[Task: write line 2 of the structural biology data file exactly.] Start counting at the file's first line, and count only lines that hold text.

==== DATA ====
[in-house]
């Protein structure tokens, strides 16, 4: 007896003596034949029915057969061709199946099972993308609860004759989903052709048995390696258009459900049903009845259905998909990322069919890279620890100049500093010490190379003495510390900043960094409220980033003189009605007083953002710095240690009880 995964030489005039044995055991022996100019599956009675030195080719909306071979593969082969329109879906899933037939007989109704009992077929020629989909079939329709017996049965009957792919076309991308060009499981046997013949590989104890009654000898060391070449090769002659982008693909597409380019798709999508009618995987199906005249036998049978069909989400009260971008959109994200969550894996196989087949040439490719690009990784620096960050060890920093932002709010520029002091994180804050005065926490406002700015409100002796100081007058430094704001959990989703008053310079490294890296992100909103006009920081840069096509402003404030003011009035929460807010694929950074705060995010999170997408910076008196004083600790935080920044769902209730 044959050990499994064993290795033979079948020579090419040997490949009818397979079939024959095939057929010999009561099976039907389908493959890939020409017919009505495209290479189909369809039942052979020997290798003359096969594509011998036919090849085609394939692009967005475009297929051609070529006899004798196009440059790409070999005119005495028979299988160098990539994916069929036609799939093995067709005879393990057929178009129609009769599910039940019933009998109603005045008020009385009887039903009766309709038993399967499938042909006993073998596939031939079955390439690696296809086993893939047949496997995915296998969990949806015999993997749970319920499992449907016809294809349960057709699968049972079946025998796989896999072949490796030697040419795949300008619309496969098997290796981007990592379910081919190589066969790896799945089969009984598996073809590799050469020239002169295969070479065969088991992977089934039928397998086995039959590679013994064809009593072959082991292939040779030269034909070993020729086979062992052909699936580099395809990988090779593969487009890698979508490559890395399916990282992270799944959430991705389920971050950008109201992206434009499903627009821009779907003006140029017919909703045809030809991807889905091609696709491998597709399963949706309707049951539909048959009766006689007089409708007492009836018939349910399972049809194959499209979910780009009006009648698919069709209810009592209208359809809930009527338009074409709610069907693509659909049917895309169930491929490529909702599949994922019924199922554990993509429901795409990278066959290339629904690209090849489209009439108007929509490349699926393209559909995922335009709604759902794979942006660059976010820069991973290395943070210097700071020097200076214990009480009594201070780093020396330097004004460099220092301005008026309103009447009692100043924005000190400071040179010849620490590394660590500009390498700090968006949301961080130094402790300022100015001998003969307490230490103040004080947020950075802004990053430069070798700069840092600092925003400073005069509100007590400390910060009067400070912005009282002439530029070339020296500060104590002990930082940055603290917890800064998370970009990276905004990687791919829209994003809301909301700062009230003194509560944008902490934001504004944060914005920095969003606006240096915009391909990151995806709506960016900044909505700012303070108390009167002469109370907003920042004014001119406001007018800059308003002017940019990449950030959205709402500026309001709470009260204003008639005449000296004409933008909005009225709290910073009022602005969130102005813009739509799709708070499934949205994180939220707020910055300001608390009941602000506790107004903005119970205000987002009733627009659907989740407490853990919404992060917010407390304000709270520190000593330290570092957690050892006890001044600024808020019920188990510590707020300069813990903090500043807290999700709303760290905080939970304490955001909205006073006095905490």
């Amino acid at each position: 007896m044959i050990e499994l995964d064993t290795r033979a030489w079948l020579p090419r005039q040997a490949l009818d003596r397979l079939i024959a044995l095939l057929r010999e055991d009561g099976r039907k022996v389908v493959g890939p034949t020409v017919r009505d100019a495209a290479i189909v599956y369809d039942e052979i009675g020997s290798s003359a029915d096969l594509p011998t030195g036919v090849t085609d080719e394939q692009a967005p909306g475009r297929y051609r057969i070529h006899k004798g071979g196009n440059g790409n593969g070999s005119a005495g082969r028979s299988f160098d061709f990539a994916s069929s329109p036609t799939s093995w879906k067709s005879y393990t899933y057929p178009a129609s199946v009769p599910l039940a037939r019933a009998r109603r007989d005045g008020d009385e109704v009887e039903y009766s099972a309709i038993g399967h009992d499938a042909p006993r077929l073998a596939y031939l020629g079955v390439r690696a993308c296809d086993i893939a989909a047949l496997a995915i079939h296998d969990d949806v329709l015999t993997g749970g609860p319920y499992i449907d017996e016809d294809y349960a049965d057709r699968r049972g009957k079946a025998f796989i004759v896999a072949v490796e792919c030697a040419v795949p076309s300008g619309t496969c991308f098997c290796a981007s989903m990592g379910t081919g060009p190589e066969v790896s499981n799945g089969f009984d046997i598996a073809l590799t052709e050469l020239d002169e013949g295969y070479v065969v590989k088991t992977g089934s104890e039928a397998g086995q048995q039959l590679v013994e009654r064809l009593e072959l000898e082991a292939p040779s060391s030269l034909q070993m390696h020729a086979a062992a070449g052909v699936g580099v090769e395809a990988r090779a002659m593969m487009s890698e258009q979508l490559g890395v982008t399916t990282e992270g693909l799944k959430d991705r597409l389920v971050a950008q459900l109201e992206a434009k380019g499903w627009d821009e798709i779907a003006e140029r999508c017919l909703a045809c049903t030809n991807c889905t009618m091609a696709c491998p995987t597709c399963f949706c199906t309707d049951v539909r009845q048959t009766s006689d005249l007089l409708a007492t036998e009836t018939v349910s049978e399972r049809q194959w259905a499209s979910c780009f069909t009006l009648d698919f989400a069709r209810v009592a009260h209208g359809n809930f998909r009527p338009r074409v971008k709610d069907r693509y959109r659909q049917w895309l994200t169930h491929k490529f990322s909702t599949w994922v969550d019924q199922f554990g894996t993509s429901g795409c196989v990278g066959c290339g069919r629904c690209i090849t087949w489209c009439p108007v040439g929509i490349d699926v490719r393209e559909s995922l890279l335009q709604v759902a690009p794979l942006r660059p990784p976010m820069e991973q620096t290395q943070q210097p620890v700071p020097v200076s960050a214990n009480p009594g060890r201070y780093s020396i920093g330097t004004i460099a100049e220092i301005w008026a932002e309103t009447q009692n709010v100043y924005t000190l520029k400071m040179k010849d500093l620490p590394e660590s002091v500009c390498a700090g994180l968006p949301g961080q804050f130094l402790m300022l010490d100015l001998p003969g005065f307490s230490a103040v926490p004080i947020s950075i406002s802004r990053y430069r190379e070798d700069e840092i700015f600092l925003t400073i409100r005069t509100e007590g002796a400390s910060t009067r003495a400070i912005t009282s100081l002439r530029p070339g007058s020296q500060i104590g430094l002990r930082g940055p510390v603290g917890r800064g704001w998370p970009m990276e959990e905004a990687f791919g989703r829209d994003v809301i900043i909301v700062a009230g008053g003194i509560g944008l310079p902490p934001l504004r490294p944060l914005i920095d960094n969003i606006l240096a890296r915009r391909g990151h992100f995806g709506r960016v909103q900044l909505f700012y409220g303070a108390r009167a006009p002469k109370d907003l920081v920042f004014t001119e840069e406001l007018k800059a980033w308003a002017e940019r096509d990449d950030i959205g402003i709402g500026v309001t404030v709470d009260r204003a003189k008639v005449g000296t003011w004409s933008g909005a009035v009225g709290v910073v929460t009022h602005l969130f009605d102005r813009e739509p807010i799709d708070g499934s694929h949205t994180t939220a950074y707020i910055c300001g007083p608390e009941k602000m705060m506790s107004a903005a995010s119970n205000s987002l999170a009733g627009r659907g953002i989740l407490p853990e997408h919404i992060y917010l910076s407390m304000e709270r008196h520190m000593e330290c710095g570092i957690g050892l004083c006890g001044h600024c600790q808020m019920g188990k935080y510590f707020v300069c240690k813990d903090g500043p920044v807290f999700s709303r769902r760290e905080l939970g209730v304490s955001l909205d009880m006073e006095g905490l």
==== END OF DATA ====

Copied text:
């Protein structure tokens, strides 16, 4: 007896003596034949029915057969061709199946099972993308609860004759989903052709048995390696258009459900049903009845259905998909990322069919890279620890100049500093010490190379003495510390900043960094409220980033003189009605007083953002710095240690009880 995964030489005039044995055991022996100019599956009675030195080719909306071979593969082969329109879906899933037939007989109704009992077929020629989909079939329709017996049965009957792919076309991308060009499981046997013949590989104890009654000898060391070449090769002659982008693909597409380019798709999508009618995987199906005249036998049978069909989400009260971008959109994200969550894996196989087949040439490719690009990784620096960050060890920093932002709010520029002091994180804050005065926490406002700015409100002796100081007058430094704001959990989703008053310079490294890296992100909103006009920081840069096509402003404030003011009035929460807010694929950074705060995010999170997408910076008196004083600790935080920044769902209730 044959050990499994064993290795033979079948020579090419040997490949009818397979079939024959095939057929010999009561099976039907389908493959890939020409017919009505495209290479189909369809039942052979020997290798003359096969594509011998036919090849085609394939692009967005475009297929051609070529006899004798196009440059790409070999005119005495028979299988160098990539994916069929036609799939093995067709005879393990057929178009129609009769599910039940019933009998109603005045008020009385009887039903009766309709038993399967499938042909006993073998596939031939079955390439690696296809086993893939047949496997995915296998969990949806015999993997749970319920499992449907016809294809349960057709699968049972079946025998796989896999072949490796030697040419795949300008619309496969098997290796981007990592379910081919190589066969790896799945089969009984598996073809590799050469020239002169295969070479065969088991992977089934039928397998086995039959590679013994064809009593072959082991292939040779030269034909070993020729086979062992052909699936580099395809990988090779593969487009890698979508490559890395399916990282992270799944959430991705389920971050950008109201992206434009499903627009821009779907003006140029017919909703045809030809991807889905091609696709491998597709399963949706309707049951539909048959009766006689007089409708007492009836018939349910399972049809194959499209979910780009009006009648698919069709209810009592209208359809809930009527338009074409709610069907693509659909049917895309169930491929490529909702599949994922019924199922554990993509429901795409990278066959290339629904690209090849489209009439108007929509490349699926393209559909995922335009709604759902794979942006660059976010820069991973290395943070210097700071020097200076214990009480009594201070780093020396330097004004460099220092301005008026309103009447009692100043924005000190400071040179010849620490590394660590500009390498700090968006949301961080130094402790300022100015001998003969307490230490103040004080947020950075802004990053430069070798700069840092600092925003400073005069509100007590400390910060009067400070912005009282002439530029070339020296500060104590002990930082940055603290917890800064998370970009990276905004990687791919829209994003809301909301700062009230003194509560944008902490934001504004944060914005920095969003606006240096915009391909990151995806709506960016900044909505700012303070108390009167002469109370907003920042004014001119406001007018800059308003002017940019990449950030959205709402500026309001709470009260204003008639005449000296004409933008909005009225709290910073009022602005969130102005813009739509799709708070499934949205994180939220707020910055300001608390009941602000506790107004903005119970205000987002009733627009659907989740407490853990919404992060917010407390304000709270520190000593330290570092957690050892006890001044600024808020019920188990510590707020300069813990903090500043807290999700709303760290905080939970304490955001909205006073006095905490």